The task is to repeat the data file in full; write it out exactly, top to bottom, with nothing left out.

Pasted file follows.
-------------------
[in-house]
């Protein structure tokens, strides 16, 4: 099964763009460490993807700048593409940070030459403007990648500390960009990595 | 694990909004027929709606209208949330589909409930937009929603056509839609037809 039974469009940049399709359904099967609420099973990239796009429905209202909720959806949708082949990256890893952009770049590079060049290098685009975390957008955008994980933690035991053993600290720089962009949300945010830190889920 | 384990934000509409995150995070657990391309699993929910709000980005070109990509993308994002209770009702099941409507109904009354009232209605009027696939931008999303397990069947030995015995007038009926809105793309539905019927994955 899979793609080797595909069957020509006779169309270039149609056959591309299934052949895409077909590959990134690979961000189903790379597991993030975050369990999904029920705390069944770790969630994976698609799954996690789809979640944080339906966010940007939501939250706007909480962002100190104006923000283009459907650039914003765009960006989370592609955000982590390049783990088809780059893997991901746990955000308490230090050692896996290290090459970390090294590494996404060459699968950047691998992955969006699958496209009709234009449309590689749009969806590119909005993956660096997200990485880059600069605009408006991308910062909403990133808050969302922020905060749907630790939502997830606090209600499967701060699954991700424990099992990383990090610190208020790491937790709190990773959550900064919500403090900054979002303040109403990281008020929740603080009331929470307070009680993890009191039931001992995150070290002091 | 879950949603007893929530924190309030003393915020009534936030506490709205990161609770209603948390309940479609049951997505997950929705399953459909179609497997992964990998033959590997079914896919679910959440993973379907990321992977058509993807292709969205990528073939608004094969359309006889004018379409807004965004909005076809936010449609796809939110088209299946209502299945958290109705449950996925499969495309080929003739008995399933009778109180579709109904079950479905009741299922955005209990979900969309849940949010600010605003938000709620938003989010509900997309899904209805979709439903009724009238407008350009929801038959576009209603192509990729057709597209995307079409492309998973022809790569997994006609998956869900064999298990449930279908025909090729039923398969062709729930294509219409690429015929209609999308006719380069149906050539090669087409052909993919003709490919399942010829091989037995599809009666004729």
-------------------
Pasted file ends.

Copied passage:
[in-house]
């Protein structure tokens, strides 16, 4: 099964763009460490993807700048593409940070030459403007990648500390960009990595 | 694990909004027929709606209208949330589909409930937009929603056509839609037809 039974469009940049399709359904099967609420099973990239796009429905209202909720959806949708082949990256890893952009770049590079060049290098685009975390957008955008994980933690035991053993600290720089962009949300945010830190889920 | 384990934000509409995150995070657990391309699993929910709000980005070109990509993308994002209770009702099941409507109904009354009232209605009027696939931008999303397990069947030995015995007038009926809105793309539905019927994955 899979793609080797595909069957020509006779169309270039149609056959591309299934052949895409077909590959990134690979961000189903790379597991993030975050369990999904029920705390069944770790969630994976698609799954996690789809979640944080339906966010940007939501939250706007909480962002100190104006923000283009459907650039914003765009960006989370592609955000982590390049783990088809780059893997991901746990955000308490230090050692896996290290090459970390090294590494996404060459699968950047691998992955969006699958496209009709234009449309590689749009969806590119909005993956660096997200990485880059600069605009408006991308910062909403990133808050969302922020905060749907630790939502997830606090209600499967701060699954991700424990099992990383990090610190208020790491937790709190990773959550900064919500403090900054979002303040109403990281008020929740603080009331929470307070009680993890009191039931001992995150070290002091 | 879950949603007893929530924190309030003393915020009534936030506490709205990161609770209603948390309940479609049951997505997950929705399953459909179609497997992964990998033959590997079914896919679910959440993973379907990321992977058509993807292709969205990528073939608004094969359309006889004018379409807004965004909005076809936010449609796809939110088209299946209502299945958290109705449950996925499969495309080929003739008995399933009778109180579709109904079950479905009741299922955005209990979900969309849940949010600010605003938000709620938003989010509900997309899904209805979709439903009724009238407008350009929801038959576009209603192509990729057709597209995307079409492309998973022809790569997994006609998956869900064999298990449930279908025909090729039923398969062709729930294509219409690429015929209609999308006719380069149906050539090669087409052909993919003709490919399942010829091989037995599809009666004729």